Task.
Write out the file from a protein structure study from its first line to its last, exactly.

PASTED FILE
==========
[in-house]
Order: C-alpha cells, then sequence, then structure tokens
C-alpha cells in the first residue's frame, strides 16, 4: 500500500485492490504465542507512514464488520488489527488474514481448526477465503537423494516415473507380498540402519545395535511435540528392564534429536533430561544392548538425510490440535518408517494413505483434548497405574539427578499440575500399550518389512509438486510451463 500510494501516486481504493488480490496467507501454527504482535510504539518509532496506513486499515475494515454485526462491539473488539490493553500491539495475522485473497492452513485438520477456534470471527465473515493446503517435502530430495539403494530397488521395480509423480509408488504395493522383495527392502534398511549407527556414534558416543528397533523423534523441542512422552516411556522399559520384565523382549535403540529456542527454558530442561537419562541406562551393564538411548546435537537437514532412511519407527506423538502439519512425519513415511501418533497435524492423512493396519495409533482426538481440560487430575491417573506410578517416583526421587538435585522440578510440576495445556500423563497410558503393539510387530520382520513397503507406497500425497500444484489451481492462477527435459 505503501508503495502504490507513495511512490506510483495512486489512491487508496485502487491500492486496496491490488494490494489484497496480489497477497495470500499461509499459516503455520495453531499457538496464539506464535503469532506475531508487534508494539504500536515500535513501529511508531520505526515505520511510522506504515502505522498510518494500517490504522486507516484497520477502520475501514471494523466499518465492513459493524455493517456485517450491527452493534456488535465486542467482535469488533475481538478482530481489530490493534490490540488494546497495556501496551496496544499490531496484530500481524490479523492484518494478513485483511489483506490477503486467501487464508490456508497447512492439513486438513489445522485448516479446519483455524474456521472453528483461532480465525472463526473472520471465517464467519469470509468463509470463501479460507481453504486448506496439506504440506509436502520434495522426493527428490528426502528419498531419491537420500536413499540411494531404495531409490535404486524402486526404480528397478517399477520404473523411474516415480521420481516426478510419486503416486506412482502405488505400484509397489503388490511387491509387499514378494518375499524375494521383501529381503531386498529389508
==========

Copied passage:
[in-house]
Order: C-alpha cells, then sequence, then structure tokens
C-alpha cells in the first residue's frame, strides 16, 4: 500500500485492490504465542507512514464488520488489527488474514481448526477465503537423494516415473507380498540402519545395535511435540528392564534429536533430561544392548538425510490440535518408517494413505483434548497405574539427578499440575500399550518389512509438486510451463 500510494501516486481504493488480490496467507501454527504482535510504539518509532496506513486499515475494515454485526462491539473488539490493553500491539495475522485473497492452513485438520477456534470471527465473515493446503517435502530430495539403494530397488521395480509423480509408488504395493522383495527392502534398511549407527556414534558416543528397533523423534523441542512422552516411556522399559520384565523382549535403540529456542527454558530442561537419562541406562551393564538411548546435537537437514532412511519407527506423538502439519512425519513415511501418533497435524492423512493396519495409533482426538481440560487430575491417573506410578517416583526421587538435585522440578510440576495445556500423563497410558503393539510387530520382520513397503507406497500425497500444484489451481492462477527435459 505503501508503495502504490507513495511512490506510483495512486489512491487508496485502487491500492486496496491490488494490494489484497496480489497477497495470500499461509499459516503455520495453531499457538496464539506464535503469532506475531508487534508494539504500536515500535513501529511508531520505526515505520511510522506504515502505522498510518494500517490504522486507516484497520477502520475501514471494523466499518465492513459493524455493517456485517450491527452493534456488535465486542467482535469488533475481538478482530481489530490493534490490540488494546497495556501496551496496544499490531496484530500481524490479523492484518494478513485483511489483506490477503486467501487464508490456508497447512492439513486438513489445522485448516479446519483455524474456521472453528483461532480465525472463526473472520471465517464467519469470509468463509470463501479460507481453504486448506496439506504440506509436502520434495522426493527428490528426502528419498531419491537420500536413499540411494531404495531409490535404486524402486526404480528397478517399477520404473523411474516415480521420481516426478510419486503416486506412482502405488505400484509397489503388490511387491509387499514378494518375499524375494521383501529381503531386498529389508